Deadhouse Gates is the second book in the Malazan Book of the Fallen series. Although it comes in at 692 pages, these are not just any 692 pages. There is a massive amount of information here, making it a challenging (and lengthy) read. Some of the criticisms I had of Erikson’s Gardens of the Moon have been resolved, while others persist from the previous book to this one. Erikson’s overall writing skill is definitely better in his second book, which I had suspected would be the case after his debut offering, and I’m glad I decided to move on to Deadhouse Gates in order to experience it. So on to the review (minor spoilers ahead)…
The pacing of Deadhouse Gates has much improved over Gardens of the Moon. In fact, the latter parts of the story move along swiftly. The first third of the book, however, feels similar to Gardens of the Moon, as the reader is dropped slightly passed what should be the beginning of the story, and multiple viewpoints continue to drive the story. Once again I found the switching between viewpoints within a chapter absolutely maddening. The main viewpoint threads encompass the following characters:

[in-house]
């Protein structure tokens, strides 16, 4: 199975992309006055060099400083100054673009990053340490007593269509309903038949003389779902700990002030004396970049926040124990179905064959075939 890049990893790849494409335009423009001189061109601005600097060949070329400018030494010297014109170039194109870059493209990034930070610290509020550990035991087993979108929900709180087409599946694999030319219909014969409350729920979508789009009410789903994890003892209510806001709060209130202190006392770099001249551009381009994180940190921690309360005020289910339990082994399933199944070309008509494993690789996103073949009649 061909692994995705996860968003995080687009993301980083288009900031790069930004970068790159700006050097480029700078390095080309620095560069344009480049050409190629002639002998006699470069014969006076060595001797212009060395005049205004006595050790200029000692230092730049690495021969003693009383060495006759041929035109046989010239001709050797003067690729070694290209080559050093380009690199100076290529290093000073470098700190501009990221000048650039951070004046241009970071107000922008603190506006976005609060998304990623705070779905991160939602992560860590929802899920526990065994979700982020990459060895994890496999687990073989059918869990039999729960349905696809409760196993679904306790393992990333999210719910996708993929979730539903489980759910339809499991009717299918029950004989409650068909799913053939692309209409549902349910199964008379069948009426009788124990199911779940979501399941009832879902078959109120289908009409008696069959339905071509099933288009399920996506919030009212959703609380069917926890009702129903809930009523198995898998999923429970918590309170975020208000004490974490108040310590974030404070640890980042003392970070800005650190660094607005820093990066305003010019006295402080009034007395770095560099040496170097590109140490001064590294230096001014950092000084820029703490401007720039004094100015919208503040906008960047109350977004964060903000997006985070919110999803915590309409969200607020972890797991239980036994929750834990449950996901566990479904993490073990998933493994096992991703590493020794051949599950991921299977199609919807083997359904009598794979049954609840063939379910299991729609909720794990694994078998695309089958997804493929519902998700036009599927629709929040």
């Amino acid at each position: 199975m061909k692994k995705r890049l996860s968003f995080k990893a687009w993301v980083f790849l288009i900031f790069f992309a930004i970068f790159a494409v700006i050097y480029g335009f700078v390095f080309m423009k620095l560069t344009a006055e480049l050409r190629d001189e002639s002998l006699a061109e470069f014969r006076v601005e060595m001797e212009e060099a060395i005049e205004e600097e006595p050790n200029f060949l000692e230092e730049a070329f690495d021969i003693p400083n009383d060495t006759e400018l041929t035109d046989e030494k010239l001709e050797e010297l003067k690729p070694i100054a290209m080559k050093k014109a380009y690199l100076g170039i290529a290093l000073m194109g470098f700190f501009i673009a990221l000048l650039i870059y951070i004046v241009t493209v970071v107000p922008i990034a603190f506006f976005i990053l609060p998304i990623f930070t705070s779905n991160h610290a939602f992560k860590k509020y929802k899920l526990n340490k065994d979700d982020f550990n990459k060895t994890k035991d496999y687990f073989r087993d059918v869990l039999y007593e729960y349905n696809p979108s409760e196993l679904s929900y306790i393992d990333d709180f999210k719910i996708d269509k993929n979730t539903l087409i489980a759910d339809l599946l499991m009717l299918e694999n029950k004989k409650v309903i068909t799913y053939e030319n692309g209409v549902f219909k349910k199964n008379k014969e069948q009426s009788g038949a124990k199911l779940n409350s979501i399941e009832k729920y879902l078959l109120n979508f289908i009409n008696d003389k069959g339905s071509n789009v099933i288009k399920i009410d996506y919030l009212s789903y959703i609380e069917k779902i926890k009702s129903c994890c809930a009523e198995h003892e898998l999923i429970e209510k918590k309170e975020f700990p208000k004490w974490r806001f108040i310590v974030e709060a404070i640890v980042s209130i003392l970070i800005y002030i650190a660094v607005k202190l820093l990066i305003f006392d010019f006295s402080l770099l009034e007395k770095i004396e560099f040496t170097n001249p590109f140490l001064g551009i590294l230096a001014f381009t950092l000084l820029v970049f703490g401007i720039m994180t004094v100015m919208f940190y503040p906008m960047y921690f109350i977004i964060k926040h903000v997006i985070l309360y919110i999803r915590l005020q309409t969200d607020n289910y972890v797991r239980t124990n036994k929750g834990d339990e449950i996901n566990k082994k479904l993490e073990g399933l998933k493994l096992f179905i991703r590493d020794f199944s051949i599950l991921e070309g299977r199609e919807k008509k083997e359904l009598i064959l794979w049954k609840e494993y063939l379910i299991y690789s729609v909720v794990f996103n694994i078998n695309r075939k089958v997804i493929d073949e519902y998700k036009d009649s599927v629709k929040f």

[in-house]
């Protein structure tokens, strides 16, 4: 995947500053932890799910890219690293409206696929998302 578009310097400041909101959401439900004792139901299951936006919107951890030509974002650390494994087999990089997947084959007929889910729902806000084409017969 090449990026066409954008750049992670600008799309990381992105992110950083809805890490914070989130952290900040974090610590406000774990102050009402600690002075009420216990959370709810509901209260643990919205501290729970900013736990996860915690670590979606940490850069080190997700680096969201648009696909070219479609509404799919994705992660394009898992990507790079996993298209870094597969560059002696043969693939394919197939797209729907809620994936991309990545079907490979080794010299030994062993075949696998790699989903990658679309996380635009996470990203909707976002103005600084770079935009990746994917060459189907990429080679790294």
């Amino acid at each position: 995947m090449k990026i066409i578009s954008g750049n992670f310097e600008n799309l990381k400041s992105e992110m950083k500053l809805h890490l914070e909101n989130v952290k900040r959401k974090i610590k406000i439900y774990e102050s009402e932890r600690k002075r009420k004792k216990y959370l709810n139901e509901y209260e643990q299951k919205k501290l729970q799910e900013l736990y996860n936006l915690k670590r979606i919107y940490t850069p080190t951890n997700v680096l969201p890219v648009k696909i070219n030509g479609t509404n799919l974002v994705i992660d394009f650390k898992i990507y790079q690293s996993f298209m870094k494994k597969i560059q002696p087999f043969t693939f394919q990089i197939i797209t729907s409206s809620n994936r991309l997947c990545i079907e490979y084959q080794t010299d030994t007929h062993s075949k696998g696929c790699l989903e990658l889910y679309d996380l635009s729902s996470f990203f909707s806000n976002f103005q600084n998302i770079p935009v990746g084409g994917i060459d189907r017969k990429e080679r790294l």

- Felisin, sister to Adjunct Tavore
- Mappo the Trell
- Duiker the historian
- Kalam the Claw assassin
- Fiddler the sapper
- Kulp the mage
All these viewpoints are used to deliver the plot. In fact, Erikson never divulges details of the plot and story as an impartial observer – all such details are delivered by the characters in the course of their observations or discourse. At times this method can make it very hard to figure out what is going on. For the best synopsis of Deadhouse Gates that I’ve found yet, head over to SF Reviews: http://www.sfreviews.net/deadhouse_gates.html
Deadhouse Gates is a dark and depressing story. You won’t find elves, dwarves, and epic quests or coming-of-age stories here. What you do find is traveling through dangerous lands, conflict, brutality, and desperation. Not only does Erikson have a firm grasp on combat tactics, his descriptions of battle are second to none – blood, gore, horror, confusion – he has captured the atrocity of war perfectly. Other authors sugar-coat battles, making them sound clean and noble. Erikson pulls no punches in battle scenes, and is to be commended for it. War isn’t something noble and sanitary – it’s people in power sending others off to be butchered, maimed, or tortured, often for no better reason than ego, to save face, revenge, or misguided religious or political beliefs. Erikson pulls back the veil of being among the troops to see what they see, to feel what they feel, exposing the underbelly of armed combat better than anyone in the business today.